Movies Serious Movie Discussion

Discussion in 'Mayberry Lounge' started by Bullitt68, Dec 21, 2017.

  1. Rimbaud82

    Rimbaud82 Black Belt

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    Dreams (1990)
    [​IMG]

    Considered purely in visual terms, Kurosawa's Dreams is an absolute five star masterpiece. The cliched phrase "visual feast" comes to mind. It is full of sumptuous imagery and gorgeous sets. Genuinely stunning. However, unfortunately the film itself doesn't even come close to matching this.

    There is no single plot, but rather a series of eight little vignettes. Inevitably with that approach you're usually gonna have something of a mixed bag. However, in this case I think the bad and boring outweighs the good. One or two tales are interesting, particularly the first couple. A lot of it is rooted in the nature of memory and in Japanese folklore. However, most of them simply involve a load of dull moralising. It's not that the ideas aren't important or interesting - environmentalism, nuclear disaster, the tragedy of war and so on - it's that it's all told in such a reductive, on the nose fashion that it carries practically zero emotional resonance. Just incredibly boring for the most part.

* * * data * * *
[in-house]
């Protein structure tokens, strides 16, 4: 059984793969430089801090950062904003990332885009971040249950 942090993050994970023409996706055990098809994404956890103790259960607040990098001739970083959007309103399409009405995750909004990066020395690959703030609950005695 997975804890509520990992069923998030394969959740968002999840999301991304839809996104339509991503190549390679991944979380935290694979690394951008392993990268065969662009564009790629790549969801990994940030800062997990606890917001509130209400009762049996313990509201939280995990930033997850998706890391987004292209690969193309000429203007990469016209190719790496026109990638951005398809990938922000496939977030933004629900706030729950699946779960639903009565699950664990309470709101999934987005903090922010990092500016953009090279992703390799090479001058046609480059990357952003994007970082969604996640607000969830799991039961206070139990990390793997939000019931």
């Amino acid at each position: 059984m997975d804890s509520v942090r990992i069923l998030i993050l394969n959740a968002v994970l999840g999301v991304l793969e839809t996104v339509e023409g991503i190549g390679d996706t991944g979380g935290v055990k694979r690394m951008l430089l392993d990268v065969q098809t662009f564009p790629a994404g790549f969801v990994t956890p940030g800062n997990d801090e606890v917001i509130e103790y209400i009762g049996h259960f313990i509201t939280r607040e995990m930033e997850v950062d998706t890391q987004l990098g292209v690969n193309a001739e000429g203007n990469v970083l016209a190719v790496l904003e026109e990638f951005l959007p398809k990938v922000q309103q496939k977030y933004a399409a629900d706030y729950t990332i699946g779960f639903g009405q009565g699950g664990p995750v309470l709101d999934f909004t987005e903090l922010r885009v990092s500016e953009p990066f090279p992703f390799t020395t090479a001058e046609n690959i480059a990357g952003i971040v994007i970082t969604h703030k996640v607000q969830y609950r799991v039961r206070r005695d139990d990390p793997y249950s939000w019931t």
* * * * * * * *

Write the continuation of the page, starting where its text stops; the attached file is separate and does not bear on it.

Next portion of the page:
Still, at least I got to see Martin Scorsese with a dyed ginger beard playing Vincent Van Gogh in one of Akira Kurosawa's dreams, and that's not something you can say everyday.

    [​IMG]
     
    Last edited: Mar 18, 2020
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  2. europe1

    europe1 It´s a nice peninsula to Asia

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    Lamo. I read that without proper context and though you were refeering to the original Suspiria (by the picture). So I assumed that you were yanking on my tail for humerous effect. If I sounded mean-spirited then my humor really didn't translate, sorry.